The best-known German writer in the world may be Goethe, but the best-selling German author of all time, with 100 million books to his credit, is someone with less international name recognition. The writer Karl May gained huge popularity in the late 19th century for his adventure tales set in faraway locations, most famously, stories about cowboys and Indians in the American West. The writer's former home near the southeastern German city of Dresden is now a museum celebrating the writer, who was born in 1842 and died in 1912. VOA's Stephanie Ho recently visited the museum and has this report.
Karl May brought the big skies and vast landscape of the wild American West into the homes of his fellow Germans, who had little chance of ever visiting America.
"One hundred years before, the people also read the books here and they also can't visit America. They dream in the night about the stories from Karl May, and it was like television in our time," says 37-year-old Hanjo Leupert, who grew up reading Karl May stories. He was visiting the Karl May Museum in Radebeul, with his mother and his son.
Museum director Rene Wagner says Germans couldn't double-check the stories because the American West was a far-off land most readers knew nothing about. "We always have to consider that he lived in the time of the 19th century, and at that time, people were not traveling always to America, as they do today," he explains. "And so it was [a] much more different setting than we face today."
Whatever most Germans might think of Karl May and his stories nowadays, almost all of them know the names of his two main heroes: Winnetou, a noble Apache Indian chief, and a German-born settler named Old Shatterhand. Karl May's fans identified him as Old Shatterhand because he wrote his Westerns in the first-person and seemed to describe the rough and tumble American landscape from memory. He never discouraged them and actively helped maintain the charade.
Professor Meredith McClain, who teaches at Texas Tech University, has studied Karl May for more than two decades. She says his hugely popular stories are actually the result of research carried out while he was serving time in jail, not first-hand experience. Karl May never even visited the American West himself.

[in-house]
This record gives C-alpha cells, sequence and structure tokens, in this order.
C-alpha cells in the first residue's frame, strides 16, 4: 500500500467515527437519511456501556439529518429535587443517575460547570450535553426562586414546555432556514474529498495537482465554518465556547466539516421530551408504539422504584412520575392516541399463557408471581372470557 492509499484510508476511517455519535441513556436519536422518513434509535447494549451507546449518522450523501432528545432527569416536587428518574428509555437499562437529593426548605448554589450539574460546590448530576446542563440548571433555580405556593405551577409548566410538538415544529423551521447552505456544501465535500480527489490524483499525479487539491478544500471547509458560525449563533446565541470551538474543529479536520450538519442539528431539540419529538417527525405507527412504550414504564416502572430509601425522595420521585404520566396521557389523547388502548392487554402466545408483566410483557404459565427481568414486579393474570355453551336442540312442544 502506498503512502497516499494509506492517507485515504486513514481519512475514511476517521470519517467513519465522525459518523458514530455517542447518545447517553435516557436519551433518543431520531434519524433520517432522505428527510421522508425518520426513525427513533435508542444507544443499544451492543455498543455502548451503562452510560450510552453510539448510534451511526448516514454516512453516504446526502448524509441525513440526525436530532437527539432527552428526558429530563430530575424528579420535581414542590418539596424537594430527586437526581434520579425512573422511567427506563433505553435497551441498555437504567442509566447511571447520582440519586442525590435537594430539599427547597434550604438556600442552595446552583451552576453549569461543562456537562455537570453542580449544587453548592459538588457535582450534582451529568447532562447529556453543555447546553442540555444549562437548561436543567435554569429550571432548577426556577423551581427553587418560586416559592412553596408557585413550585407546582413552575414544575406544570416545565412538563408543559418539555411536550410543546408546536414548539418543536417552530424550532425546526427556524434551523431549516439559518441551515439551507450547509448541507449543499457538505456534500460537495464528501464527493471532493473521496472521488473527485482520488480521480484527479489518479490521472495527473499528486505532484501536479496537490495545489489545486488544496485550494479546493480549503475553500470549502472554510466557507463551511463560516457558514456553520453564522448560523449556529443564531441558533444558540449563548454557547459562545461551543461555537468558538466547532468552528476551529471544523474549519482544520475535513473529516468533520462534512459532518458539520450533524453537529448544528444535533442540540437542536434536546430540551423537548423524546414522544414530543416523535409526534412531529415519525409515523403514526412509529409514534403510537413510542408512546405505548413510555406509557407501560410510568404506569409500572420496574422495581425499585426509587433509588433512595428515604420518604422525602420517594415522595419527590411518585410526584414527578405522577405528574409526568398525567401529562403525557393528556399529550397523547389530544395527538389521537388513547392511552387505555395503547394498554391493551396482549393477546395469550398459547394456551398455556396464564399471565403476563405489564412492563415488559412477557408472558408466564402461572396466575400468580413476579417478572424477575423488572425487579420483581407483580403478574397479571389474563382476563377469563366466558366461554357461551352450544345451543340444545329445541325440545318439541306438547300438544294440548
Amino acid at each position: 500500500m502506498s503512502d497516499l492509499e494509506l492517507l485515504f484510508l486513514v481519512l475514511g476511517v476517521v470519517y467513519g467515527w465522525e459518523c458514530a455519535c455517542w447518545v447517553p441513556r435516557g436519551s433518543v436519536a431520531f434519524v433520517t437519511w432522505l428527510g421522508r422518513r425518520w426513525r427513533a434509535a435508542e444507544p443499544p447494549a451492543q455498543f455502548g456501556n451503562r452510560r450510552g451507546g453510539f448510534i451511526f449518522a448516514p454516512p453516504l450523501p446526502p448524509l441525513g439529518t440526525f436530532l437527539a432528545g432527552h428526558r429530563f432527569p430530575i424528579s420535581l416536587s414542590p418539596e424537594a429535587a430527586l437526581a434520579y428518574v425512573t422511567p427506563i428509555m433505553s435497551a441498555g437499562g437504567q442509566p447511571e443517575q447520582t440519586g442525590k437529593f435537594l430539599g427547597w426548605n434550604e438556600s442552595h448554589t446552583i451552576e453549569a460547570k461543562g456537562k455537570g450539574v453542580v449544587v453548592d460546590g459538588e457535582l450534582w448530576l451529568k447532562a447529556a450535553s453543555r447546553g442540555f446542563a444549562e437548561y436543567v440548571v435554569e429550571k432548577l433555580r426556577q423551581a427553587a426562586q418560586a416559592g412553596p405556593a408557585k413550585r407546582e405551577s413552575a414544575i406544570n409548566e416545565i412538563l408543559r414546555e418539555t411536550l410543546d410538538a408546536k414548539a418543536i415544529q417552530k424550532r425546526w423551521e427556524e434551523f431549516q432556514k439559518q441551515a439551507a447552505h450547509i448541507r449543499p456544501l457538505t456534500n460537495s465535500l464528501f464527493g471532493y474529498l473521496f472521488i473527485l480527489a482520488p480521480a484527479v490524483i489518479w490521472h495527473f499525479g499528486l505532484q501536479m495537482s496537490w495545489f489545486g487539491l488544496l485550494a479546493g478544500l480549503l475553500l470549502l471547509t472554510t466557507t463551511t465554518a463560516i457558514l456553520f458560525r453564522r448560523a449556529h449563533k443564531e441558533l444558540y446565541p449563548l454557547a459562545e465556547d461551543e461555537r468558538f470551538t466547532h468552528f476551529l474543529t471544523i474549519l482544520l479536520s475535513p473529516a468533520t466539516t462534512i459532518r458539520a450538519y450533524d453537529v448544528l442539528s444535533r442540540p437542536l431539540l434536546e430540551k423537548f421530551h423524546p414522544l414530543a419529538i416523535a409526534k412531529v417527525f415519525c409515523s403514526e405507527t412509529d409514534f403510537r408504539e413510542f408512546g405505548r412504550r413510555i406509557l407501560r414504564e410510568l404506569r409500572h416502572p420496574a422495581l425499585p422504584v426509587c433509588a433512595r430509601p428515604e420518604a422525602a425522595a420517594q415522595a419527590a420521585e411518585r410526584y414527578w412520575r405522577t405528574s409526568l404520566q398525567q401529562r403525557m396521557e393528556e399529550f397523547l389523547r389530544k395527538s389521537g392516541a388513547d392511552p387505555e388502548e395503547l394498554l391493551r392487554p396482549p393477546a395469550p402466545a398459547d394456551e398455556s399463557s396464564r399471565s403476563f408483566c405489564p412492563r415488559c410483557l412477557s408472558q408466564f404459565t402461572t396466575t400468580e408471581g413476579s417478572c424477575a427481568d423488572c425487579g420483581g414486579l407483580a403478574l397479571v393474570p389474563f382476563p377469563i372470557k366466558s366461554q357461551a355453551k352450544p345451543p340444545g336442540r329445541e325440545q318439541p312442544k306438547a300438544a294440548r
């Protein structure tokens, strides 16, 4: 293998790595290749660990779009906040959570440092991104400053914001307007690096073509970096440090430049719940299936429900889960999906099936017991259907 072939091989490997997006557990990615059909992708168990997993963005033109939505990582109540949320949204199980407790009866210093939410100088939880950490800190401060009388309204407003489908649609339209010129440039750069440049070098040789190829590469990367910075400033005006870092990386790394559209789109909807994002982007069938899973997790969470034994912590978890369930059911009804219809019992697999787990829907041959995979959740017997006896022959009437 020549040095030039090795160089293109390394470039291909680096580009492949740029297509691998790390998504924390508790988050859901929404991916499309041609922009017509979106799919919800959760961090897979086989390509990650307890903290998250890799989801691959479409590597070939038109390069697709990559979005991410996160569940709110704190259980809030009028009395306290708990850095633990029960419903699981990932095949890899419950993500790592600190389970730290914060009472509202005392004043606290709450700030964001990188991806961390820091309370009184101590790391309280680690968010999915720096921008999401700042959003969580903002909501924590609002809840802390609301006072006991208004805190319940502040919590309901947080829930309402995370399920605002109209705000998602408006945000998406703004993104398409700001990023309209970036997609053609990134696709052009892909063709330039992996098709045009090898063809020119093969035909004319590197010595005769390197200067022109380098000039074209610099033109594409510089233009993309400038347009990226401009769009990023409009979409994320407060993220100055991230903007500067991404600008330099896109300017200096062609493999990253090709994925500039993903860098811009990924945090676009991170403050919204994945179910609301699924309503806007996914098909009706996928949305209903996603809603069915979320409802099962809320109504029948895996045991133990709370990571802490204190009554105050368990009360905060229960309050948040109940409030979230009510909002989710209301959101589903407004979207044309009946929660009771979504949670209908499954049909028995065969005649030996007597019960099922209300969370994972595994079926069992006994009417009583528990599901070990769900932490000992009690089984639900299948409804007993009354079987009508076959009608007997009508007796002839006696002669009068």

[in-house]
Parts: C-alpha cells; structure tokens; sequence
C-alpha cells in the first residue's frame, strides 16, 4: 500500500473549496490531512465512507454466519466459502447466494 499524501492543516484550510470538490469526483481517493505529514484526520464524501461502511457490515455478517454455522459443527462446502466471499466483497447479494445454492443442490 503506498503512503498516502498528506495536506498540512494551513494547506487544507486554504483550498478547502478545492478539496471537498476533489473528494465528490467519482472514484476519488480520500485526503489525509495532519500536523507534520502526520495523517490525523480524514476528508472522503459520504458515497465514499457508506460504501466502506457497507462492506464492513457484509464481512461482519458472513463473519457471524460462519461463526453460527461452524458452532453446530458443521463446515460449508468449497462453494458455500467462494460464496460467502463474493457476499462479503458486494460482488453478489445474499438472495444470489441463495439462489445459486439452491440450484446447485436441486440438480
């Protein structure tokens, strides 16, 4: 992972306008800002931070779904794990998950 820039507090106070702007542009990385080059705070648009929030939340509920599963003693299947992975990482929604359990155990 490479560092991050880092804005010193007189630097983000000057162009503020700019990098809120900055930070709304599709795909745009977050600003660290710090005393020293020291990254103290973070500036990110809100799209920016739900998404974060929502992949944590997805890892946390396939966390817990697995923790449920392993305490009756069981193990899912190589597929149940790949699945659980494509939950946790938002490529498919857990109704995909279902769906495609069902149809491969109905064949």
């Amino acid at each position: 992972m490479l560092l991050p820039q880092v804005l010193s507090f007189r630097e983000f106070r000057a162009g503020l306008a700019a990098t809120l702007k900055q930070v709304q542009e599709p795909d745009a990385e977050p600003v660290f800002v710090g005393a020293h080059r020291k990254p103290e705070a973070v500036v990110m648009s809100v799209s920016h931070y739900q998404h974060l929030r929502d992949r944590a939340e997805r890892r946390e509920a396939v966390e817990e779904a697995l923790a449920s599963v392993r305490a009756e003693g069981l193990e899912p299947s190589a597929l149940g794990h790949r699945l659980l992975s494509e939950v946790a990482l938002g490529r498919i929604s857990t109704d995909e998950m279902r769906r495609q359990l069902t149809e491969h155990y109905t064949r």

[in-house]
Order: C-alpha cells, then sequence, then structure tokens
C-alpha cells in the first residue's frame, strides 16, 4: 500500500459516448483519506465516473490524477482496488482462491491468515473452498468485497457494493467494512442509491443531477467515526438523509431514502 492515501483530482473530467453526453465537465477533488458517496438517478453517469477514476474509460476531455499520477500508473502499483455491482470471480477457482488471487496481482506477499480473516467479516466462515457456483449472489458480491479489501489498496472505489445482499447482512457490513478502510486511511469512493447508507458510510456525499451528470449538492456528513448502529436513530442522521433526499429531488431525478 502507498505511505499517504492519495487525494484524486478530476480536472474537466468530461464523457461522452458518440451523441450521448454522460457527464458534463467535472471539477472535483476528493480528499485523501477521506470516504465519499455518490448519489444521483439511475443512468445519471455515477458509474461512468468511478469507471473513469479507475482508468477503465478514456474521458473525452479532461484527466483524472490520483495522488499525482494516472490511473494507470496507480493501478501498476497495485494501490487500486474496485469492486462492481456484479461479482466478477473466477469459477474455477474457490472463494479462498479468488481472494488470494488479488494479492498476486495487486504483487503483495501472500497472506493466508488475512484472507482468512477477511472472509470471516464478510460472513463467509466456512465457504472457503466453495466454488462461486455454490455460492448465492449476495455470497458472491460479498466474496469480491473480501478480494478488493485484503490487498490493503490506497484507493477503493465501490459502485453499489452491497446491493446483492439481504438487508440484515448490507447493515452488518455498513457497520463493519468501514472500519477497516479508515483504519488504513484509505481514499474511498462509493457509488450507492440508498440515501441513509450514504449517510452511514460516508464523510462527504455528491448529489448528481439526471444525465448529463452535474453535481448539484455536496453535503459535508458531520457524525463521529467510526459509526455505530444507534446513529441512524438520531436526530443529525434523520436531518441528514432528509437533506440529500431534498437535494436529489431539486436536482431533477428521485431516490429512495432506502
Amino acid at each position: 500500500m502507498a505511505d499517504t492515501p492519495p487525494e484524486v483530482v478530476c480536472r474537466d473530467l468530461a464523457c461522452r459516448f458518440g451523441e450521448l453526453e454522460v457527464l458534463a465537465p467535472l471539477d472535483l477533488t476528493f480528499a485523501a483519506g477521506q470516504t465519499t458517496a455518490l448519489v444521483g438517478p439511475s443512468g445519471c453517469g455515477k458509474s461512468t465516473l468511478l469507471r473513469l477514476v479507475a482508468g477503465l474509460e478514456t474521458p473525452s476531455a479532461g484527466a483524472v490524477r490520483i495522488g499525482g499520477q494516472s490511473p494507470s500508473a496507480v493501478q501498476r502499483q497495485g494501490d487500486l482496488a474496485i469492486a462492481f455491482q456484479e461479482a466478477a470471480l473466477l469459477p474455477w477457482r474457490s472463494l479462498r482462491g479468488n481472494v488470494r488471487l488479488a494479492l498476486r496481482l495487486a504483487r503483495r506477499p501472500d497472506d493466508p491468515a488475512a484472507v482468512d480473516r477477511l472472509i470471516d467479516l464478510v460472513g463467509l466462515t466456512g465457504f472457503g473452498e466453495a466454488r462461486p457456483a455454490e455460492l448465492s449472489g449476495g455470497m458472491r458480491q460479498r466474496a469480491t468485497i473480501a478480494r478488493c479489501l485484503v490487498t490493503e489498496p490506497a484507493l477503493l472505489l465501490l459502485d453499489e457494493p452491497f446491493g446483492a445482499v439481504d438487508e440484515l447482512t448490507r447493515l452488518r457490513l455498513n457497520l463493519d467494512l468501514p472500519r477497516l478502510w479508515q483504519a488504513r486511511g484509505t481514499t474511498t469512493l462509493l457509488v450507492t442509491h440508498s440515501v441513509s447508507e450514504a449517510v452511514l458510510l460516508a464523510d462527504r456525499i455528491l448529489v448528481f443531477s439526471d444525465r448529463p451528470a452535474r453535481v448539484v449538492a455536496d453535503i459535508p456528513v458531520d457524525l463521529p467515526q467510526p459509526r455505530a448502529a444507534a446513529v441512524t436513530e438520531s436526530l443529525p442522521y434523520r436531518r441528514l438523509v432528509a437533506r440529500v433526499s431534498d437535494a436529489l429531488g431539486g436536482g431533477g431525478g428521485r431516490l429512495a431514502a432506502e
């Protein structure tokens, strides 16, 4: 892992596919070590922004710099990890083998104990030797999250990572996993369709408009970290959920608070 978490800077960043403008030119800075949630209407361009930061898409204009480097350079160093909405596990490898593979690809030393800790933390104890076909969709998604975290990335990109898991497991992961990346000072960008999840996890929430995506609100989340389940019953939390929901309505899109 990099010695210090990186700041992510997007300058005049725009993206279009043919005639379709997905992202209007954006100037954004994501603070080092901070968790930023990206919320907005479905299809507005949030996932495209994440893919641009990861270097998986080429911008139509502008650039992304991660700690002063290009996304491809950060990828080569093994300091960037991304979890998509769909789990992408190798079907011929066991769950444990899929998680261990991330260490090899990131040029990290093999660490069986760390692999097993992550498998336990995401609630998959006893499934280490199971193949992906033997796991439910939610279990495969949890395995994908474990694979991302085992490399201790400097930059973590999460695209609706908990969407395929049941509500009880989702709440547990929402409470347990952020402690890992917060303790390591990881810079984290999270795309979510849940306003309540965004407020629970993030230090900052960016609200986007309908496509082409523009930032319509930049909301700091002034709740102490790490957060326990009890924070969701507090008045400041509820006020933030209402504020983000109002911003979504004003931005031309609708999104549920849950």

"Only very late in his life did one journalist put it together that Karl May had not been to any of those places," says Ms. McClain. "And, really, where he had been doing his research was in jail. So, his readers, who were just thronging to buy his books - he was a fantastic success - these readers were horribly shocked. And lawsuits that had to be lived through during the last years of Karl May's life were really, really terrible for him."
Despite these setbacks, though, German fascination with the American West has managed to weave itself into the country's modern history.
Professor McClain notes that, when Germany was divided following World War II, the communists in former East Germany equated the cowboys to capitalists and, by extension, Americans. Disliking cowboys, the East German communists embraced the Indian cause.
"The communists wanted to point up again that the Indians are the good native people and it's those nasty Americans who came over here, bringing genocide and horrible things to the Indians, have then built up their capitalist society," says Ms. McClain. "You know, the war, the Cold War, was all about communism versus capitalism. So, the communists appropriated the Native American innocence and interesting, close to the earth, pure way of life, and showed how it suffered under capitalism."
Nowadays, Professor McClain adds that crafty promoters in Germany are making what she describes as a "zillion" dollars with 11 outdoor theaters, where performers act out Karl May stories and visitors get the chance to ride horses and covered wagons. One of the most successful summer theaters takes place in a small northern town, Bad Segeberg, which draws 200,000 visitors each year.
"They just happen to have an outcropping of rocks in the middle of their downtown village. Actually, during Hitler's time, he turned it into a gathering place for propaganda events. And then, after the war, when villages were just devastated all across Germany and they were looking for some way to get their economies going, many, many, many of them started festivals," explains Ms. McClain. "And the people in Bad Segeberg put a little theater out in that open place with the mountains and that big hump of a kind of a hill in the middle. They tried to do Goethe and Schiller and, well, it didn't go very well. And then somebody has the idea, well, let's try Karl May. And they never looked back."
Professor McClain adds that there are also cowboy hobby towns all over Germany where people can come on the weekends to dress up and play act like cowboys and Indians. "They're bonding with their families in a way that they can afford to do," she says. "They're getting free of the bureaucracy. We Americans cannot understand the feeling of being closed in that Germans have - not only geographically, but they are [a] highly bureaucratized culture."
Back at the Karl May Museum, 26-year-old Antje Schaffer is now trying to introduce his stories to her four-year old daughter. "If you read this book, you can feel it. It is fantasy, but you think it is reality," she explains.
She has visited the United States, including some of the areas in the West that were settings for some of Karl May's novels. She says although he never saw the places he wrote about, she still feels that it was as if he was actually there.